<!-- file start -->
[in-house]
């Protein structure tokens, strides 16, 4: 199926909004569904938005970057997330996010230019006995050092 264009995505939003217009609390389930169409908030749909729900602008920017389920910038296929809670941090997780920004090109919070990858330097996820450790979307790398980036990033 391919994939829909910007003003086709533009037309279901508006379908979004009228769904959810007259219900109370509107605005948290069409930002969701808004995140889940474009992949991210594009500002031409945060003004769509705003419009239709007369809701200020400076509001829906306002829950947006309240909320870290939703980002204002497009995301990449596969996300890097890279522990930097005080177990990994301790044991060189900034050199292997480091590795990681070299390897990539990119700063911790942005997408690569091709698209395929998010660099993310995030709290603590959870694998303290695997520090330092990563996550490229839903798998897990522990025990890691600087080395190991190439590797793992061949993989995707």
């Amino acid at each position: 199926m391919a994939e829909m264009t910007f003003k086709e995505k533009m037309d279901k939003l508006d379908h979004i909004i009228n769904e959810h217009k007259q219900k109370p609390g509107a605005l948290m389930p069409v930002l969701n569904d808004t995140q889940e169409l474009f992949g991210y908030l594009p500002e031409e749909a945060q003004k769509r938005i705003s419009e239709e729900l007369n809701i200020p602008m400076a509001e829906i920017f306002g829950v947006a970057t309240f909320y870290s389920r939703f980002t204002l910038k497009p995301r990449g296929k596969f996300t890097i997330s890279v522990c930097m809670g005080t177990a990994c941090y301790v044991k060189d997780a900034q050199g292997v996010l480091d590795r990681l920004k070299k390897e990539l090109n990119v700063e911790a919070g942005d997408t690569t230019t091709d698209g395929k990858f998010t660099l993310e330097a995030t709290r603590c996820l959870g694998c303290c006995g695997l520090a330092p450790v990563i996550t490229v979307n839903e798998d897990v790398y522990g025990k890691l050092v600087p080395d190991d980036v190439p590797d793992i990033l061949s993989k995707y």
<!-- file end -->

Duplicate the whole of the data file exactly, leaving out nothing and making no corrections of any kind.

[in-house]
């Protein structure tokens, strides 16, 4: 199926909004569904938005970057997330996010230019006995050092 264009995505939003217009609390389930169409908030749909729900602008920017389920910038296929809670941090997780920004090109919070990858330097996820450790979307790398980036990033 391919994939829909910007003003086709533009037309279901508006379908979004009228769904959810007259219900109370509107605005948290069409930002969701808004995140889940474009992949991210594009500002031409945060003004769509705003419009239709007369809701200020400076509001829906306002829950947006309240909320870290939703980002204002497009995301990449596969996300890097890279522990930097005080177990990994301790044991060189900034050199292997480091590795990681070299390897990539990119700063911790942005997408690569091709698209395929998010660099993310995030709290603590959870694998303290695997520090330092990563996550490229839903798998897990522990025990890691600087080395190991190439590797793992061949993989995707």
């Amino acid at each position: 199926m391919a994939e829909m264009t910007f003003k086709e995505k533009m037309d279901k939003l508006d379908h979004i909004i009228n769904e959810h217009k007259q219900k109370p609390g509107a605005l948290m389930p069409v930002l969701n569904d808004t995140q889940e169409l474009f992949g991210y908030l594009p500002e031409e749909a945060q003004k769509r938005i705003s419009e239709e729900l007369n809701i200020p602008m400076a509001e829906i920017f306002g829950v947006a970057t309240f909320y870290s389920r939703f980002t204002l910038k497009p995301r990449g296929k596969f996300t890097i997330s890279v522990c930097m809670g005080t177990a990994c941090y301790v044991k060189d997780a900034q050199g292997v996010l480091d590795r990681l920004k070299k390897e990539l090109n990119v700063e911790a919070g942005d997408t690569t230019t091709d698209g395929k990858f998010t660099l993310e330097a995030t709290r603590c996820l959870g694998c303290c006995g695997l520090a330092p450790v990563i996550t490229v979307n839903e798998d897990v790398y522990g025990k890691l050092v600087p080395d190991d980036v190439p590797d793992i990033l061949s993989k995707y």